See you at the CAG soon! – Jas LallyMORE
We are very excited to launch and follow the progress of our Kickstarter campaign for a new partnership commission with Ballet BC and artists Wood & Harrison. Since launching last week we have 12 initial backers and lots of press on the project.
Click below to read what they are saying about us!
More on the project….
The CAG and Ballet BC in association with the Art|Basel Crowdfunding Initiative are excited to announce a new project.
For our project, selected by independent jury for Art|Basel’s curated page on Kickstarter, we are commissioning visual artists John Wood and Paul Harrison to team with the renowned dancers of Ballet BC, to produce a collaborative cross-disciplinary performance combining the very best in both contemporary dance and visual art.
The funds will be used to bring the visual artists to Vancouver for an intensive development period during spring and fall 2015 with the premiere in 2016.
The collaboration between CAG and Ballet BC recognizes the distinctive contribution each of us brings to the project, making the whole much bigger than the sum of its constituent parts. Our supporters are a major part of this, extending that partnership into a broader sense of sharing and building a real community involvement in this dynamic venture.
The cost of developing and producing such a commission can often be prohibitive despite the strength of idea and partners involved. While accessing of funds for the actual production and performances in 2016 provides many openings, the research phase is where we need help now. We need assistance in supporting the artists’ commissioning fees and expenses in order to get the project started.
We need to bring the artists to Vancouver for the research/development phase, an initial one week orientation and introduction in April-May 2015 where ideas can be discussed and meetings made, to be followed by a second two week intensive period developing the project through a series of rehearsals and workshops.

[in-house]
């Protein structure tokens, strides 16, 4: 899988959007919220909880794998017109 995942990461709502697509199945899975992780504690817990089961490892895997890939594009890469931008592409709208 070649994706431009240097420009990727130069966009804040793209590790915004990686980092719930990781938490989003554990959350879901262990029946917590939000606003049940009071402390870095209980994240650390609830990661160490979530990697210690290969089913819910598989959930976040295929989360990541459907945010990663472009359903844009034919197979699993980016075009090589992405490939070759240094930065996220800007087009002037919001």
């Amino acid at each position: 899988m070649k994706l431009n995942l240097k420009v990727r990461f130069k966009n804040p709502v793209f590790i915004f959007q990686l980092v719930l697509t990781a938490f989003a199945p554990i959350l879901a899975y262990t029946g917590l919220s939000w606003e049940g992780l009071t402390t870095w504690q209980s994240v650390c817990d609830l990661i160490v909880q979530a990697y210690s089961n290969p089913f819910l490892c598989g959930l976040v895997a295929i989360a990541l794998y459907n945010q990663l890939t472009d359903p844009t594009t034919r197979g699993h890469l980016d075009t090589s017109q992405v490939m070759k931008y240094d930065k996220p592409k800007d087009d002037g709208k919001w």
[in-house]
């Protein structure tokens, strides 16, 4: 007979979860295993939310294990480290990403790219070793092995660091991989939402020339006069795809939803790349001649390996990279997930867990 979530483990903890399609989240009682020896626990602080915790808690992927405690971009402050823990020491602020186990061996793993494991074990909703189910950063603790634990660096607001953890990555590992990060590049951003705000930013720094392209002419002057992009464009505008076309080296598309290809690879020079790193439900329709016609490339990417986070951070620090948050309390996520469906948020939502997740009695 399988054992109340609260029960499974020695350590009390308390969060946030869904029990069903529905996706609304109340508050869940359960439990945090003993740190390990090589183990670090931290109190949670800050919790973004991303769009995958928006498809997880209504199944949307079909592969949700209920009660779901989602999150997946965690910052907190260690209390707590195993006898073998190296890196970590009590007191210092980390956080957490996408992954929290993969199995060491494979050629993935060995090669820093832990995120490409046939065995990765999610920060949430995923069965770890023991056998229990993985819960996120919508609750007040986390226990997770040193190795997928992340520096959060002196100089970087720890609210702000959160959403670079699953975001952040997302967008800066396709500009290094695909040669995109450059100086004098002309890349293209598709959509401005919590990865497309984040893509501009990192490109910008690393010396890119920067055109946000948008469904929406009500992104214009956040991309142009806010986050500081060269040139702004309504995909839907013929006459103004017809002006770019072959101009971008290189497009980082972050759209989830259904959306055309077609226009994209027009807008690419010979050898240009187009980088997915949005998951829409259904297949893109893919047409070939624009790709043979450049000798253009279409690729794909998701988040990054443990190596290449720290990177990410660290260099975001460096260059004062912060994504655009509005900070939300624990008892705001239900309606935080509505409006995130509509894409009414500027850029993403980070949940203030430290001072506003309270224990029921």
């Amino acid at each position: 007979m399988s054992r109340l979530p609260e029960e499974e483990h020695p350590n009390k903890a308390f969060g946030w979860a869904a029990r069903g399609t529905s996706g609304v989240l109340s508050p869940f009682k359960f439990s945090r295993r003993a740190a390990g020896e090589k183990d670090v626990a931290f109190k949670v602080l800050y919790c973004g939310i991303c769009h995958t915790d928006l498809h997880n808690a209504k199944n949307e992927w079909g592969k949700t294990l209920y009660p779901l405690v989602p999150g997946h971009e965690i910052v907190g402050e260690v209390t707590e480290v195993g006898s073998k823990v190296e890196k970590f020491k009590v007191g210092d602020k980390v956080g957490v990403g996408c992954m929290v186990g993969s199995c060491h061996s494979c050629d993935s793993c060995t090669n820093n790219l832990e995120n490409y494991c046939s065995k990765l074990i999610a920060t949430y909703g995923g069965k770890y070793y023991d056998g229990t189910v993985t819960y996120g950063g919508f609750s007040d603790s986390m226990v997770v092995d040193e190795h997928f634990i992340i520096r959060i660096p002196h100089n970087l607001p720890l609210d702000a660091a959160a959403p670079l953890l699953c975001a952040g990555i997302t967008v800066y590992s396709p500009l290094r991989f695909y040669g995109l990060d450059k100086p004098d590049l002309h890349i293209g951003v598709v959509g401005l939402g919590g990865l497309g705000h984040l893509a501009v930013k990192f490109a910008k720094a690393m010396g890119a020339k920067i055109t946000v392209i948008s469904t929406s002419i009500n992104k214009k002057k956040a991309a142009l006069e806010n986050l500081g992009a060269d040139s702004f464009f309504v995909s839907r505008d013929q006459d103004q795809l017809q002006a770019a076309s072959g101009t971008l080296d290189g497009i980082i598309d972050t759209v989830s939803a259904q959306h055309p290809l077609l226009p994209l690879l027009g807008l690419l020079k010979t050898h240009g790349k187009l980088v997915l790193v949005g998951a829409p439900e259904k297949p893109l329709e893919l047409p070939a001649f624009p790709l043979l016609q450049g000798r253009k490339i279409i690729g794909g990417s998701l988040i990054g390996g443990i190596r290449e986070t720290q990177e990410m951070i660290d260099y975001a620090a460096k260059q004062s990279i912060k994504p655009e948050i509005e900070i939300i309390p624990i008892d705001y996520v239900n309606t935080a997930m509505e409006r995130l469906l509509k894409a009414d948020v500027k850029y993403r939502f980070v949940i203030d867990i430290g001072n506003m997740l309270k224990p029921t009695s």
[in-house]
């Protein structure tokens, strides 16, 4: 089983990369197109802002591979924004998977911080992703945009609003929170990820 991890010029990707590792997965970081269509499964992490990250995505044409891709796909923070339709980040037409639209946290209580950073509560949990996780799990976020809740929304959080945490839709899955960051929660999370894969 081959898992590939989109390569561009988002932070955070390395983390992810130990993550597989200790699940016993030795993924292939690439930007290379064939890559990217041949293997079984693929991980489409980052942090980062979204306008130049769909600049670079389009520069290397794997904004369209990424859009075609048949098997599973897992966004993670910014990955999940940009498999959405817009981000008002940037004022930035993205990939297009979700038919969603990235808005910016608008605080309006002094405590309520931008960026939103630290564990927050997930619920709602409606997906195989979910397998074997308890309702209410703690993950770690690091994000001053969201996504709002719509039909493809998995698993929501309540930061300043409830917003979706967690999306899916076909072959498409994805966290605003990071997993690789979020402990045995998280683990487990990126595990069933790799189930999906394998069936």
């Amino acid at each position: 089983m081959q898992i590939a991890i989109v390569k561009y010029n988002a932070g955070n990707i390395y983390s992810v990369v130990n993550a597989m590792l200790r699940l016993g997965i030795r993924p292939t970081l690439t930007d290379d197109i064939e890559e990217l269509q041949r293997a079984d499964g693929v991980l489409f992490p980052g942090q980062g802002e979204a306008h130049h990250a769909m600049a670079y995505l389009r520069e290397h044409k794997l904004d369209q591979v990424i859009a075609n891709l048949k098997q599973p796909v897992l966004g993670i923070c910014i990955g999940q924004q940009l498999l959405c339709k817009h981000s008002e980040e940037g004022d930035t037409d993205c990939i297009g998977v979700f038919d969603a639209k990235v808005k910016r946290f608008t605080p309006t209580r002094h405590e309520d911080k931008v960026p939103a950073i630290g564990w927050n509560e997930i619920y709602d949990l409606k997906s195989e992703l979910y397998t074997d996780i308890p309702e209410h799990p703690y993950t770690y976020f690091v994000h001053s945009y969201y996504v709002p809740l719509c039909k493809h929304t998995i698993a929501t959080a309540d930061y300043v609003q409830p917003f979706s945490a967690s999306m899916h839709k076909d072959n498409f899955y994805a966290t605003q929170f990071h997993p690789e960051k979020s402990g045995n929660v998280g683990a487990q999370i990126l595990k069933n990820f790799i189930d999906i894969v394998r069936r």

The completed work will receive its premiere in Vancouver in 2016 and then have potential to be presented on tour.
Since Wood and Harrison’s first collaboration in 1993, their work has evolved from single shot ‘studies’ filmed against neutral backgrounds to longer pieces in which a sequence of actions unfold within constructed locations that have more implicit meaning and contribute to greater narrative complexity. Pieces maintain a strict internal logic, with the action directly related to the duration of the work. Inside this ‘logical world’ action is allowed to happen for no apparent reason, tensions build between the environment and its inhabitant, play is encouraged and the influences on the work are intentionally mixed.
Why should you support it?
This cross-disciplinary approach to contemporary culture signals an ambitious attempt to join together in the production of what will be a major new work, combining great opportunities for artists and audiences alike. This project will be a first for all involved, marking a significant and transformative partnership between each institution as well as an exciting and key opportunity for all artists. For Wood and Harrison, despite their work often being written about in relation to contemporary dance, it will be the first time they have ever worked toward a live performance.